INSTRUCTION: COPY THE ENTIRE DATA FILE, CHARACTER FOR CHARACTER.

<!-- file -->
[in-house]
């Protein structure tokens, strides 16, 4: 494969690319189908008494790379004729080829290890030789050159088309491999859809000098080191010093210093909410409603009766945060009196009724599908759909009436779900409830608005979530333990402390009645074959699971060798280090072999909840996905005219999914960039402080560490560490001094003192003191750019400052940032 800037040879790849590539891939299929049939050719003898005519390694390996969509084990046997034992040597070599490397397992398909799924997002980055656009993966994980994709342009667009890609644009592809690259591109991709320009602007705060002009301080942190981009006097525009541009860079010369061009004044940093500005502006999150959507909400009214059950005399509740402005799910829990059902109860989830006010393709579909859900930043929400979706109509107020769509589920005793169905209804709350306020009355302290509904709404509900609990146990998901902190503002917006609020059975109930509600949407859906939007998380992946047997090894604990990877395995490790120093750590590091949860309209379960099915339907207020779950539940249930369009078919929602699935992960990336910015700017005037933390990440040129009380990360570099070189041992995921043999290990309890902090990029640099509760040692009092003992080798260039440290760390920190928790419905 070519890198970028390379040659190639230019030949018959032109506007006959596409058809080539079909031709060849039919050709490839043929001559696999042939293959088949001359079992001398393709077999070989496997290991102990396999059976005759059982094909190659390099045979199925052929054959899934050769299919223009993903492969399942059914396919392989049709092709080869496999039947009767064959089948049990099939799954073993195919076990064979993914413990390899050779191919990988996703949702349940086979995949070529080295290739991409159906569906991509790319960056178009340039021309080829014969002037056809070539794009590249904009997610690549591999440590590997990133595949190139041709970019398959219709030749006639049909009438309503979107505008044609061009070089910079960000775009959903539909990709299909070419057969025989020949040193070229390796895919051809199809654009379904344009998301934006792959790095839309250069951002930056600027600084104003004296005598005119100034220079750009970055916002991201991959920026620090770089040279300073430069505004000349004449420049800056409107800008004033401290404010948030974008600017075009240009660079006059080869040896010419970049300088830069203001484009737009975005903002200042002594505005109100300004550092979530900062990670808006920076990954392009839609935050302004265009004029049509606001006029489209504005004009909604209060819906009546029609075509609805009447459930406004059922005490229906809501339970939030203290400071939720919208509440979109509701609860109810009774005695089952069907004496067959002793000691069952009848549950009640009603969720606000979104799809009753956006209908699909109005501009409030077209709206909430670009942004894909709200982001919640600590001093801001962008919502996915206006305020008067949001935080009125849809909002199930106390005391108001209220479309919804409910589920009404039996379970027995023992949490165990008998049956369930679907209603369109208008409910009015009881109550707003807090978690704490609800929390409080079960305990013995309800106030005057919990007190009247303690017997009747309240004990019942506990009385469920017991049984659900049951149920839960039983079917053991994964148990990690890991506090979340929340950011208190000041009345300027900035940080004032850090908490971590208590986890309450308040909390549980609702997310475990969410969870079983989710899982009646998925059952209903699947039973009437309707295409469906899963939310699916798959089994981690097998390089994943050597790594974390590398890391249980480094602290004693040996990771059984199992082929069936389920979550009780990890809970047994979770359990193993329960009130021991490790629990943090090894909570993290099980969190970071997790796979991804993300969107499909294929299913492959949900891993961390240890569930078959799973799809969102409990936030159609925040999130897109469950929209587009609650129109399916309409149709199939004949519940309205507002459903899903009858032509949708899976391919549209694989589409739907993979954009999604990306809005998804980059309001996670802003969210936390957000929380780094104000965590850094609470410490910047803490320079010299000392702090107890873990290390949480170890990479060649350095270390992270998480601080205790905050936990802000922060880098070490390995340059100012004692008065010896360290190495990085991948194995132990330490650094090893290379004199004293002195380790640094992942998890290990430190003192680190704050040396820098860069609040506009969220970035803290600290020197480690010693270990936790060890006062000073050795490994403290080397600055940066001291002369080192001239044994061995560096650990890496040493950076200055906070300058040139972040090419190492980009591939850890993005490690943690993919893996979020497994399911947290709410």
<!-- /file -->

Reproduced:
[in-house]
């Protein structure tokens, strides 16, 4: 494969690319189908008494790379004729080829290890030789050159088309491999859809000098080191010093210093909410409603009766945060009196009724599908759909009436779900409830608005979530333990402390009645074959699971060798280090072999909840996905005219999914960039402080560490560490001094003192003191750019400052940032 800037040879790849590539891939299929049939050719003898005519390694390996969509084990046997034992040597070599490397397992398909799924997002980055656009993966994980994709342009667009890609644009592809690259591109991709320009602007705060002009301080942190981009006097525009541009860079010369061009004044940093500005502006999150959507909400009214059950005399509740402005799910829990059902109860989830006010393709579909859900930043929400979706109509107020769509589920005793169905209804709350306020009355302290509904709404509900609990146990998901902190503002917006609020059975109930509600949407859906939007998380992946047997090894604990990877395995490790120093750590590091949860309209379960099915339907207020779950539940249930369009078919929602699935992960990336910015700017005037933390990440040129009380990360570099070189041992995921043999290990309890902090990029640099509760040692009092003992080798260039440290760390920190928790419905 070519890198970028390379040659190639230019030949018959032109506007006959596409058809080539079909031709060849039919050709490839043929001559696999042939293959088949001359079992001398393709077999070989496997290991102990396999059976005759059982094909190659390099045979199925052929054959899934050769299919223009993903492969399942059914396919392989049709092709080869496999039947009767064959089948049990099939799954073993195919076990064979993914413990390899050779191919990988996703949702349940086979995949070529080295290739991409159906569906991509790319960056178009340039021309080829014969002037056809070539794009590249904009997610690549591999440590590997990133595949190139041709970019398959219709030749006639049909009438309503979107505008044609061009070089910079960000775009959903539909990709299909070419057969025989020949040193070229390796895919051809199809654009379904344009998301934006792959790095839309250069951002930056600027600084104003004296005598005119100034220079750009970055916002991201991959920026620090770089040279300073430069505004000349004449420049800056409107800008004033401290404010948030974008600017075009240009660079006059080869040896010419970049300088830069203001484009737009975005903002200042002594505005109100300004550092979530900062990670808006920076990954392009839609935050302004265009004029049509606001006029489209504005004009909604209060819906009546029609075509609805009447459930406004059922005490229906809501339970939030203290400071939720919208509440979109509701609860109810009774005695089952069907004496067959002793000691069952009848549950009640009603969720606000979104799809009753956006209908699909109005501009409030077209709206909430670009942004894909709200982001919640600590001093801001962008919502996915206006305020008067949001935080009125849809909002199930106390005391108001209220479309919804409910589920009404039996379970027995023992949490165990008998049956369930679907209603369109208008409910009015009881109550707003807090978690704490609800929390409080079960305990013995309800106030005057919990007190009247303690017997009747309240004990019942506990009385469920017991049984659900049951149920839960039983079917053991994964148990990690890991506090979340929340950011208190000041009345300027900035940080004032850090908490971590208590986890309450308040909390549980609702997310475990969410969870079983989710899982009646998925059952209903699947039973009437309707295409469906899963939310699916798959089994981690097998390089994943050597790594974390590398890391249980480094602290004693040996990771059984199992082929069936389920979550009780990890809970047994979770359990193993329960009130021991490790629990943090090894909570993290099980969190970071997790796979991804993300969107499909294929299913492959949900891993961390240890569930078959799973799809969102409990936030159609925040999130897109469950929209587009609650129109399916309409149709199939004949519940309205507002459903899903009858032509949708899976391919549209694989589409739907993979954009999604990306809005998804980059309001996670802003969210936390957000929380780094104000965590850094609470410490910047803490320079010299000392702090107890873990290390949480170890990479060649350095270390992270998480601080205790905050936990802000922060880098070490390995340059100012004692008065010896360290190495990085991948194995132990330490650094090893290379004199004293002195380790640094992942998890290990430190003192680190704050040396820098860069609040506009969220970035803290600290020197480690010693270990936790060890006062000073050795490994403290080397600055940066001291002369080192001239044994061995560096650990890496040493950076200055906070300058040139972040090419190492980009591939850890993005490690943690993919893996979020497994399911947290709410």